Le beau homme
(image from coilhouse.net):
George Bryan ‘Beau’ Brummell, 1778 – 1840
Beau Brummell was the men’s fashion statement -maker
in London during the Regency period.
He was an intimate friend of the regent, Prince George;
-the future King George IV-
and a key member of the Prince’s inner circle.
Prior to the establishment of Brummell-wear
on the London fashion stage,
Many Georgian gentlemen were peacock dressers, prone to
extravagant attire of excess finery and extravagant wigs
These were the Macaronis who dressed, spoke and
conducted themselves in the most outlandish manner.
(image from bbc.co.uk):
(image from citelighter.com):
(image from wikipedia.org):
Beau Brummell possessed a wholly different dress sensibility
than that of the over- the -top Macaronis.
His was a palette of subdued colours and a styling approach of
strict understatement, simple elegance, fastidious grooming –
all with an ease of manner and confident bearing.
(image from janeausten.co.uk):
Upon arriving in London, he set a personal goal:
to obtain status as the best dressed man in town.
By all accounts, he was successful in accomplishing his aim.
Quickly following his arrival into London society,
he acquired the apt nickname ‘Beau’ (beautiful)
In the eyes of many, he was the perfect specimen
of men’s fashion beauty.
Having inherited a small fortune from his father,
Brummell was able to finance his sartorial ambitions.
As with any great fashionista
it was not solely a matter of
the expense of clothes, which impressed
but also the styling of the garments and
the bearing of the wearer.
Beau Brummell was master of both.
He is credited with introducing the modern elements
of men’s suit with neck-tie.
At the time, Brummell perfected the tie
worn high-necked and
achieved with folds of fabric.
(image from ladyamcal.com):
(images from ilstu.ed):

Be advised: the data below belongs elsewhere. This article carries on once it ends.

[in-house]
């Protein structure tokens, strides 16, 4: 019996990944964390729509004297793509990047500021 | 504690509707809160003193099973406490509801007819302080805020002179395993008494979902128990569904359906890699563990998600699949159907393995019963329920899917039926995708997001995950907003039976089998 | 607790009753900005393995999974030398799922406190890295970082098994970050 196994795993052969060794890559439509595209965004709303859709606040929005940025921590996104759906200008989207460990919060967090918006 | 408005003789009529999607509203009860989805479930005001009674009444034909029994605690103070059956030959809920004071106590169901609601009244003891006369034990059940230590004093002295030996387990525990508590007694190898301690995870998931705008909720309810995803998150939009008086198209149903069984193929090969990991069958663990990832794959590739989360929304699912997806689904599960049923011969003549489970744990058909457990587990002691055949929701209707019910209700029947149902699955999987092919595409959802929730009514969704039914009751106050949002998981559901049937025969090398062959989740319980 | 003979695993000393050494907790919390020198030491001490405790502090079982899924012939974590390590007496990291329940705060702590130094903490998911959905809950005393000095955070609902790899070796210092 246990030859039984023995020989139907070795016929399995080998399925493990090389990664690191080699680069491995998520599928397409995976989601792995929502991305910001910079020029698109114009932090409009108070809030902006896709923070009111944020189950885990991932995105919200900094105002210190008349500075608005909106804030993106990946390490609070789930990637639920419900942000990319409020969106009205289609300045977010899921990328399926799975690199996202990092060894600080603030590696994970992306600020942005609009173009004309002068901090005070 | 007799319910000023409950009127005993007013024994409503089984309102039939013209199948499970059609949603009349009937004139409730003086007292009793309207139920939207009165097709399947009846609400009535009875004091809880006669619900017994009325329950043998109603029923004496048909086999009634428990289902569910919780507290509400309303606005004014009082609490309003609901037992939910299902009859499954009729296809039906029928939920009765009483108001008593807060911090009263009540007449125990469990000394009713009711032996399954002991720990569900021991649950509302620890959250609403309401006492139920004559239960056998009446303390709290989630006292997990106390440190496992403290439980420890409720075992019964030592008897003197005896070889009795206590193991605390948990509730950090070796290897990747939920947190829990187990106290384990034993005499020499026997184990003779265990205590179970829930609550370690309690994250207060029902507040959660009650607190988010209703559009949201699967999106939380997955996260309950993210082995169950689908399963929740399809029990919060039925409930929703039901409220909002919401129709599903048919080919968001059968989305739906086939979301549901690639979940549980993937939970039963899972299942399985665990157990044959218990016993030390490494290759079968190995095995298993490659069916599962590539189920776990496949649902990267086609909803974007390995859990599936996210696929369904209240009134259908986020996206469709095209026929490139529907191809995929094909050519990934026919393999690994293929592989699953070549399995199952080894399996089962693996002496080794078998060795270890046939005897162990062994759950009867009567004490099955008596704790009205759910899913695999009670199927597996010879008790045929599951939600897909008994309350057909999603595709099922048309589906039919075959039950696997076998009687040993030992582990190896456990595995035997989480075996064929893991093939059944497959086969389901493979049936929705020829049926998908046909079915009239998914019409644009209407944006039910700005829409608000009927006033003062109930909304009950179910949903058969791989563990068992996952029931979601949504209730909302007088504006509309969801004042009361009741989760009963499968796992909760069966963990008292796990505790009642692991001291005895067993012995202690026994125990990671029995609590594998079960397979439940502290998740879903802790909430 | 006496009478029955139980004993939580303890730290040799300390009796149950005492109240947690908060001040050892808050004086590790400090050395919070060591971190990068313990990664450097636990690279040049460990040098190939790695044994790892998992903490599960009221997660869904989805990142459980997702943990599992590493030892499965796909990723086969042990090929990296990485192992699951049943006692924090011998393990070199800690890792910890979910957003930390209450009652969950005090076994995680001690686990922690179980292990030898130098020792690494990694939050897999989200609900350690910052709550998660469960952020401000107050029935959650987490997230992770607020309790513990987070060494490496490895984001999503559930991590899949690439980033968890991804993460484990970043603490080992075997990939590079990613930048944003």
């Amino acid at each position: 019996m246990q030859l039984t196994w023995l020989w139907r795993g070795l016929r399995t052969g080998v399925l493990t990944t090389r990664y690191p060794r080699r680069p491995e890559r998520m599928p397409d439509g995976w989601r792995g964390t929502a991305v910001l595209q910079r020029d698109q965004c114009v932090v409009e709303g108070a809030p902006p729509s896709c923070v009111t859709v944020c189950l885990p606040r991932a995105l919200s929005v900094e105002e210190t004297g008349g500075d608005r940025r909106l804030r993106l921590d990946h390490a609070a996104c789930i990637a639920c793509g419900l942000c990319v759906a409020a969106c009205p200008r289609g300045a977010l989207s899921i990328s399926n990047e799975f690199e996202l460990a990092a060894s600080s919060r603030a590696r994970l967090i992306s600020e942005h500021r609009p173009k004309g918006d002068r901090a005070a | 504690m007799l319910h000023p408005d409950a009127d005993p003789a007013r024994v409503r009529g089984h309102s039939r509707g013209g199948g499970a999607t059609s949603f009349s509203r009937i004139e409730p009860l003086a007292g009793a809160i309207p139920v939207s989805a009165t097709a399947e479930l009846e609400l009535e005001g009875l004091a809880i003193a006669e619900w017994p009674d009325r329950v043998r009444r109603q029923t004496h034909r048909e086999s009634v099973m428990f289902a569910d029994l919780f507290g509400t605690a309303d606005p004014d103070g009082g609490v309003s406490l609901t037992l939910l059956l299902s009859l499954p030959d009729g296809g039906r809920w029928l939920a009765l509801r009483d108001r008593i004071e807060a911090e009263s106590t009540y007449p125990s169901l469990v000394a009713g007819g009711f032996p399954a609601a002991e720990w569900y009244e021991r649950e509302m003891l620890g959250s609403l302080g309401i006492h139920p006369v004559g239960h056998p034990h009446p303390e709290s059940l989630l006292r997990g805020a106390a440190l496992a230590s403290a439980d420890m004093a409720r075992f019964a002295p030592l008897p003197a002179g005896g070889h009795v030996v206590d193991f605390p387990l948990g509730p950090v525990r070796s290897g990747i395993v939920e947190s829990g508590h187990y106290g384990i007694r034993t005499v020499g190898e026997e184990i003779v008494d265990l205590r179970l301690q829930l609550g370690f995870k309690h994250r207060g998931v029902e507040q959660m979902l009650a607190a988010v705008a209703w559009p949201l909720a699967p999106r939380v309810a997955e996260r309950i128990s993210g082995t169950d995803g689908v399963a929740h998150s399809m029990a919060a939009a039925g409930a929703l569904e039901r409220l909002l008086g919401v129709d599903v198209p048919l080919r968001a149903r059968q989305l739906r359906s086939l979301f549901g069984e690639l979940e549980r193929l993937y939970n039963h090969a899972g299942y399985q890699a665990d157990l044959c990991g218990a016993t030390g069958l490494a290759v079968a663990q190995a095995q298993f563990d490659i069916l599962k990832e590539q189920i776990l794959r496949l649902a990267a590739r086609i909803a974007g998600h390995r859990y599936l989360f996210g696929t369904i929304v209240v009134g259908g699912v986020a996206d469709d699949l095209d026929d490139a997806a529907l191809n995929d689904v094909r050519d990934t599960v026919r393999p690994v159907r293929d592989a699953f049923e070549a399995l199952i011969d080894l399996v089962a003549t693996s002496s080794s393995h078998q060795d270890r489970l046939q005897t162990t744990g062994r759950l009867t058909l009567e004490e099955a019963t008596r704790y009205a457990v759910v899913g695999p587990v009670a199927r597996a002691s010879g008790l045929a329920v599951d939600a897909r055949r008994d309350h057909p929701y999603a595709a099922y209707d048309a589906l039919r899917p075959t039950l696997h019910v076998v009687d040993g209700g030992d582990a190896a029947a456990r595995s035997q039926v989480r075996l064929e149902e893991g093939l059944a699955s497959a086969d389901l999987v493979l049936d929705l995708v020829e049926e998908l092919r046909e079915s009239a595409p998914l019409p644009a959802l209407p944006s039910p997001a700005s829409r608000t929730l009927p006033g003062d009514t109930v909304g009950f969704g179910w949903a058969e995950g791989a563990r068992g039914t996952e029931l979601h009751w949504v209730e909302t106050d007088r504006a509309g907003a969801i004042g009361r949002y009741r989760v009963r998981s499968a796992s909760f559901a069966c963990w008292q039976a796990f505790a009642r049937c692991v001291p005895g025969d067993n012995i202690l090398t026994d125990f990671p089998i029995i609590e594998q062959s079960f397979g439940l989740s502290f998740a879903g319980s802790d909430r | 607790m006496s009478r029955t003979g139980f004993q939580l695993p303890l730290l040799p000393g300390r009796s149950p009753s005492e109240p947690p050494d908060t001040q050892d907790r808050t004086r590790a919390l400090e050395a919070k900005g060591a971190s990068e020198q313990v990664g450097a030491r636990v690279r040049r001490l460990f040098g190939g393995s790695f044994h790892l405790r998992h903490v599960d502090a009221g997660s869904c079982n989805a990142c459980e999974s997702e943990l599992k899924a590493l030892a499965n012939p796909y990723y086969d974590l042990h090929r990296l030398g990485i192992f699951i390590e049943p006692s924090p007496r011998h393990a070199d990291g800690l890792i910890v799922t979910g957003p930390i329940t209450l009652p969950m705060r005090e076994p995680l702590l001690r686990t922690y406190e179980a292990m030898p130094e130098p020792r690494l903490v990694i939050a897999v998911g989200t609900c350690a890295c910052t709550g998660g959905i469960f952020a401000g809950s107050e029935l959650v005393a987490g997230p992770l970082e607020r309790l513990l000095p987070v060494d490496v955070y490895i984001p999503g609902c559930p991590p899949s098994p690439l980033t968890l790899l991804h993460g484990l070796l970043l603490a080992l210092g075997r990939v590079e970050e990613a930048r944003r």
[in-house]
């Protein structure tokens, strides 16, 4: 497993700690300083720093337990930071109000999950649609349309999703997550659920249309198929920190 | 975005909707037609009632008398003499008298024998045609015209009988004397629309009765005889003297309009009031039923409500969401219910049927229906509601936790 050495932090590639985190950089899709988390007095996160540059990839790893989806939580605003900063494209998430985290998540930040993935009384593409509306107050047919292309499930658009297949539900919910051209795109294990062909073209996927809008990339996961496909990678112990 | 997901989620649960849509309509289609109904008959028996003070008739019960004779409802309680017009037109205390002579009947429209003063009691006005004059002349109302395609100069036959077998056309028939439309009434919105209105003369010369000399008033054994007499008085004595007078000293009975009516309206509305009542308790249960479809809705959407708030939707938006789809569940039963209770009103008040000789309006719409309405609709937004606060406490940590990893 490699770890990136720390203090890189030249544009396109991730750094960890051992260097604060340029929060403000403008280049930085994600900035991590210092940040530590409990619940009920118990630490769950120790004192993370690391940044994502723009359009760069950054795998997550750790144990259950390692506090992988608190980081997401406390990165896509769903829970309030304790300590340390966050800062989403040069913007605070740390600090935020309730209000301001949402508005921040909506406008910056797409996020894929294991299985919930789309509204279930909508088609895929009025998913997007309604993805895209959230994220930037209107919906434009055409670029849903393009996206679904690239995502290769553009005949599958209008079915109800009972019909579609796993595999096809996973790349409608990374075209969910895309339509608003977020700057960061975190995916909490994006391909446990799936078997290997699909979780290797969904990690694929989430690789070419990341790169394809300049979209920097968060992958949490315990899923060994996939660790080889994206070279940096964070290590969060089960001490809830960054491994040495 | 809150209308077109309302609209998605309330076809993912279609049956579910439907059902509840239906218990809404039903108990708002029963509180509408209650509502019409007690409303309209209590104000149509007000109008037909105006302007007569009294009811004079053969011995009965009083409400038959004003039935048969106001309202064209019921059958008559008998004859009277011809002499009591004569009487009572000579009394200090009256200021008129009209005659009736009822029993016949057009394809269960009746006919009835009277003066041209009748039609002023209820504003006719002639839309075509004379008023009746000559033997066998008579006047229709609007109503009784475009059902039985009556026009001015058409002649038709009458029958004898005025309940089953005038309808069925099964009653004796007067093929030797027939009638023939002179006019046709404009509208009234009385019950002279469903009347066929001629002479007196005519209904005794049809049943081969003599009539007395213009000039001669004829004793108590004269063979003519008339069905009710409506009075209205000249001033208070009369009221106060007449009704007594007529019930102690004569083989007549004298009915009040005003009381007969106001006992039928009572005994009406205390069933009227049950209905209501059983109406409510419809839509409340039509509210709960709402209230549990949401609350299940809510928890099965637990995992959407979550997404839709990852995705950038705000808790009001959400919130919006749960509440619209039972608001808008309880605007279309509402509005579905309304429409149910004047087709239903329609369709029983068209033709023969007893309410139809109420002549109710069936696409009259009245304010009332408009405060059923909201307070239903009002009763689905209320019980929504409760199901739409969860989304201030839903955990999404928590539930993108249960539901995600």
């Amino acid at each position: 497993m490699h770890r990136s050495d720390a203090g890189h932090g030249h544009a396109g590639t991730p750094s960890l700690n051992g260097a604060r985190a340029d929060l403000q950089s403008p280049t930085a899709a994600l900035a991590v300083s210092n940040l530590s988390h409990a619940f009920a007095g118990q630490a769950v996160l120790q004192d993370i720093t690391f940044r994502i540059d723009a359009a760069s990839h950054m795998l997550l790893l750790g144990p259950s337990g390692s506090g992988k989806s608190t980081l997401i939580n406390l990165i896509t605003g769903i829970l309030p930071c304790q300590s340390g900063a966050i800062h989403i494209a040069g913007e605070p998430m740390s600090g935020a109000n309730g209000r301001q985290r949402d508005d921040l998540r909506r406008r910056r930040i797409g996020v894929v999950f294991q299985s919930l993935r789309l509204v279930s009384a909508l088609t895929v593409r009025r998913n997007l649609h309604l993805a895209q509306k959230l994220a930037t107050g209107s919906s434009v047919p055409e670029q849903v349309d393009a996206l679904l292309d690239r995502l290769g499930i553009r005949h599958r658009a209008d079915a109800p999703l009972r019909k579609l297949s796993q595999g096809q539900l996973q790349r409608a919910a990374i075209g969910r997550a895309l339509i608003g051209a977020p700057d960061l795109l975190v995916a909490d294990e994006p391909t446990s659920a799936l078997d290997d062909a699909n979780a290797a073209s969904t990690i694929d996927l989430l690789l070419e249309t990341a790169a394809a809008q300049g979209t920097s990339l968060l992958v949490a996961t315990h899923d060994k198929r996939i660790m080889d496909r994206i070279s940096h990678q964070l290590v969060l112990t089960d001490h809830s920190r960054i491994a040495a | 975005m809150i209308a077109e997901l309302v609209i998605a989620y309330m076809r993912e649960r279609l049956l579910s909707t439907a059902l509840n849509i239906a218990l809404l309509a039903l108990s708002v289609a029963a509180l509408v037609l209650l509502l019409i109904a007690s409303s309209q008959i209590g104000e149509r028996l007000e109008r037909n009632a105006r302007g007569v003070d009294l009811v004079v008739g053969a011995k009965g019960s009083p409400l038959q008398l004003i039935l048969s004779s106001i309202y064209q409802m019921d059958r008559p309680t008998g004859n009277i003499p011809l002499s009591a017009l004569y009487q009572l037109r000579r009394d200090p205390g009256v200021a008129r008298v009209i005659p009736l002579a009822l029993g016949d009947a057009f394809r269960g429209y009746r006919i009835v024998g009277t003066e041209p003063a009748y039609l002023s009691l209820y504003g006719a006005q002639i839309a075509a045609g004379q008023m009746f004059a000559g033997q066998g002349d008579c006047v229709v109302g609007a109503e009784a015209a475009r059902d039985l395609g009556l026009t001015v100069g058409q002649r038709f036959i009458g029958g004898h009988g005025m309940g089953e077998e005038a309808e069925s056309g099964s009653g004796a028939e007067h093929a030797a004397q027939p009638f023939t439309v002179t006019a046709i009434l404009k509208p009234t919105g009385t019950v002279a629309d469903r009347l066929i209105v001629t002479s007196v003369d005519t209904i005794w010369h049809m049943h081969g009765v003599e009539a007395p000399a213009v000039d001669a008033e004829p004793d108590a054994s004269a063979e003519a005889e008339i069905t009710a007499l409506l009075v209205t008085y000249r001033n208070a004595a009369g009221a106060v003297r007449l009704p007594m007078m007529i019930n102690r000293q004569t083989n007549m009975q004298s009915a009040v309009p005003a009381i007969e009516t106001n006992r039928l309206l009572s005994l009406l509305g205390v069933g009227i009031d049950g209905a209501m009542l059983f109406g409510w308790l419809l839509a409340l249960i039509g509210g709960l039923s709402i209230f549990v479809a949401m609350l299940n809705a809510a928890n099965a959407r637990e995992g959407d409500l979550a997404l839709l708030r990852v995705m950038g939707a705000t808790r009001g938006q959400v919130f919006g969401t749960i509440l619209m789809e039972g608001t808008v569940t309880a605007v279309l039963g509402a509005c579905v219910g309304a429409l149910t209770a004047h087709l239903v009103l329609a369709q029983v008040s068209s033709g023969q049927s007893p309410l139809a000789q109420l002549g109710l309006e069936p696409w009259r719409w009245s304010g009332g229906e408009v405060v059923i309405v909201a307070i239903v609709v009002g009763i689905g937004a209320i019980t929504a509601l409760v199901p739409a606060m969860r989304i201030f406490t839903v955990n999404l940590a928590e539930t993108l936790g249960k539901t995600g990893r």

Many great gentlemen of the day attended his levees,
simply to watch him dress and learn from observation.
The Prince Regent was a frequent attendee.
(image from victoriaweb.org):
The Prince Regent (George VI)
It is said, Brummell once remarked that
it took him five hours to dress.
His levees were quite an extended performance.
For a substantial period of time,
Beau Brummell dictated the rules of men’s fashion.
He decided want was in and what was out.
His governing over fashion appeared more effective than
the Prince Regent’s governing of politics.
The expense of maintaining his flamboyant lifestyle
and the pressure of mounting gambling debts,
soon caught up with him.
In order to avoid his creditors,
Brummell was forced to flee the country.
He settled in Calais and it was there
that he began to suffer from the ravages of syphilis –
no doubt contracted from his liaisons with prostitutes.
He died on the 30 March 1840.
In London, there was no acknowledgement of his passing
Yet Beau Brummell helped to define
a key aspect of his era : dress …
fashion, clothes, styling
powerful visuals of an historic moment.
(image from lahilden.com):
Beau Brummell wear: the complete package
Beau Brummell is probably a more recognisable historic figure
of the Regency period, than most in the royal family.
To commemorate his stamp on his time,
a statue was erected on Jermyn Street, London –
the heart of St. James, the stomping ground then and now
of London’s men of means and men of fashion.
(image from dandycorner.altervista.org):
George Bryn ‘Beau’ Brummell,
“To be truly elegant one should not be noticed.”
Sculptor Irene Sedlecka
Unveiled by HRH Princess Michael of Kent on 5 November 2002